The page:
Masks In Native American Culture

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Register to read the introduction… There are three kinds of masks, the single face mask, the mechanical mask, and the transformation mask. The single face mask is a single piece of wood. A mechanical mask is built with strings or hinges (after Europeans), which might allow a mask to open and close it~s mouth or eyes. The transformation mask is the most complex kind of mask. It consists of an outer mask that opens up to reveal an inner mask form, which might also open up to reveal a third mask form! Transformations masks are difficult to make and difficult to wear, for the different layers make the mask extremely heavy. Only a strong member of the tribe could wear the transformation mask. The Native Americans formed animal masks to communicate a certain symbolism, myth, or status. In addition, all members of a tribe belonged to a clan, or group of people who supposedly were descended from a specific animal. Therefore, animal masks held special meaning for certain clans.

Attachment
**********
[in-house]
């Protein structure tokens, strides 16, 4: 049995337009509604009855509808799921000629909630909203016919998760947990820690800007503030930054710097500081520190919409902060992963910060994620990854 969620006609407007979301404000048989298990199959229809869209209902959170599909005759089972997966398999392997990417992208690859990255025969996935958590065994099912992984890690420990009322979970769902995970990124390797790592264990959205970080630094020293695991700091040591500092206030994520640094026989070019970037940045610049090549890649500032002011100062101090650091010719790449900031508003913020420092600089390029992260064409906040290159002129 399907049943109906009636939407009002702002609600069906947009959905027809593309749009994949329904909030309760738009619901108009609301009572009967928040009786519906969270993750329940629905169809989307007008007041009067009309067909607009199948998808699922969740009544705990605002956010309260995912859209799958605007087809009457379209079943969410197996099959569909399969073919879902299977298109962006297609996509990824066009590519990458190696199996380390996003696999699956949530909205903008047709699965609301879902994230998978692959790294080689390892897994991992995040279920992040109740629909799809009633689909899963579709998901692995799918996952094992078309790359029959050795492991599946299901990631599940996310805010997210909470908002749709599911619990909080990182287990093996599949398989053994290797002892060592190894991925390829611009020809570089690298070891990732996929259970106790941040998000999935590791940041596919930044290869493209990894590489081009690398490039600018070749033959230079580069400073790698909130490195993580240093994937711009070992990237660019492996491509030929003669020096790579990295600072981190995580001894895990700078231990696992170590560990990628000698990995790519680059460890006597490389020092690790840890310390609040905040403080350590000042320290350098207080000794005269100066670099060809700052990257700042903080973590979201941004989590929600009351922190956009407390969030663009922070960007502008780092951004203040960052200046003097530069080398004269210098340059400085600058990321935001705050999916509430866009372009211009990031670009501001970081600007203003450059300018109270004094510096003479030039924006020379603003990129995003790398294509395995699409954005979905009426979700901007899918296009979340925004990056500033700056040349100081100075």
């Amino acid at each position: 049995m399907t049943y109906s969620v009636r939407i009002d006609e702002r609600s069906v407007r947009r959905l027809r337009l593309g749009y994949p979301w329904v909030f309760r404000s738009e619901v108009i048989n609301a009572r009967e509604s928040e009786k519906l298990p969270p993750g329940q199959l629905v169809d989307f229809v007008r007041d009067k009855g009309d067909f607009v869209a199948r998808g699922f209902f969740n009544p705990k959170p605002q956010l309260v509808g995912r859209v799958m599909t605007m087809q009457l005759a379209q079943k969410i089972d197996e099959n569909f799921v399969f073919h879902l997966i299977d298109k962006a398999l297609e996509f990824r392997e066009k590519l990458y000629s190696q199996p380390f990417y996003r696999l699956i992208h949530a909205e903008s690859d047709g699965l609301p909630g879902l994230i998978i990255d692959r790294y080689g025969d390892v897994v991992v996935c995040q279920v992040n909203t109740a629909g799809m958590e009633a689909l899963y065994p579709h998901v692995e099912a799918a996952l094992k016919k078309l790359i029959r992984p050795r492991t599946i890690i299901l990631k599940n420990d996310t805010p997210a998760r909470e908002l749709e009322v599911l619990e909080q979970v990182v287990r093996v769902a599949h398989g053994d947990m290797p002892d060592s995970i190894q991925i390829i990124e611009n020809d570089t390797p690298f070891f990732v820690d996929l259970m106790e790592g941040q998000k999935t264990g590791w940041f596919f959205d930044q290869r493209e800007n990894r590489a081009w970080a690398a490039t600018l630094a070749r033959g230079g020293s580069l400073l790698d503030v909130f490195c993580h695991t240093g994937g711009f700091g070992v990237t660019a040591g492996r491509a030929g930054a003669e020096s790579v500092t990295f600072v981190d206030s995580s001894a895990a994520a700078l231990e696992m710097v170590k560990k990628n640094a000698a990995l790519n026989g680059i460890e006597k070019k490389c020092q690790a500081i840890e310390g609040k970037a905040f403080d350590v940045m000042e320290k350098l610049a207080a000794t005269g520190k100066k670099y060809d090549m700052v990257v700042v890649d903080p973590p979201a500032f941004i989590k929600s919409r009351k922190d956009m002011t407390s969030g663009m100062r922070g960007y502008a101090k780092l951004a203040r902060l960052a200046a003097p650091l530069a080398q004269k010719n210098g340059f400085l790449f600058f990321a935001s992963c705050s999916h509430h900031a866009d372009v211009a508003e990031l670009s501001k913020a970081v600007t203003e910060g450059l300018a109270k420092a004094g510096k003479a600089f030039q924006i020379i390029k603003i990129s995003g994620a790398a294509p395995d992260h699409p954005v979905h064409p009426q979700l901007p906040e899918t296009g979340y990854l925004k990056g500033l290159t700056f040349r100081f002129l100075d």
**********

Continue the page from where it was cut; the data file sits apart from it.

The Raven is considered to be a trickster. He has magical powers and can often create things just by imagining them. The Raven is also considered to be a hero, for it was supposedly the Raven who discovered the first human beings hiding inside a clamshell! Certain masks depict cannibal Ravens which feast on human flesh, which I shall talk about
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However, Europeans also brought diseases to the tribes of the northwest which decimated the population. As natives were converted to Christianity, less importance was given to traditional ceremonies. Native tribal culture has disappeared almost totally. However, contemporary artists of Northwest Native American origin have continued the ancient craft of mask making and in turn introduced a new art form. These artists combine traditional techniques and traditional forms with contemporary artistry. Contemporary masks grace the walls of many art galleries today. And so, not only are Northwest Coast masks artifacts which can be seen in natural history museums and appreciated for the vital role they played in tribal ceremonies, but they are now considered by many to be art objects of high worth.

1. Northwest Coast Indians Coloring Book 2. Edward Malin, A World of Faces, p. 50


Malin, Edward, A World of Faces: Masks of the Northwest Coast Indians. Timber Press, Portland Oregon,

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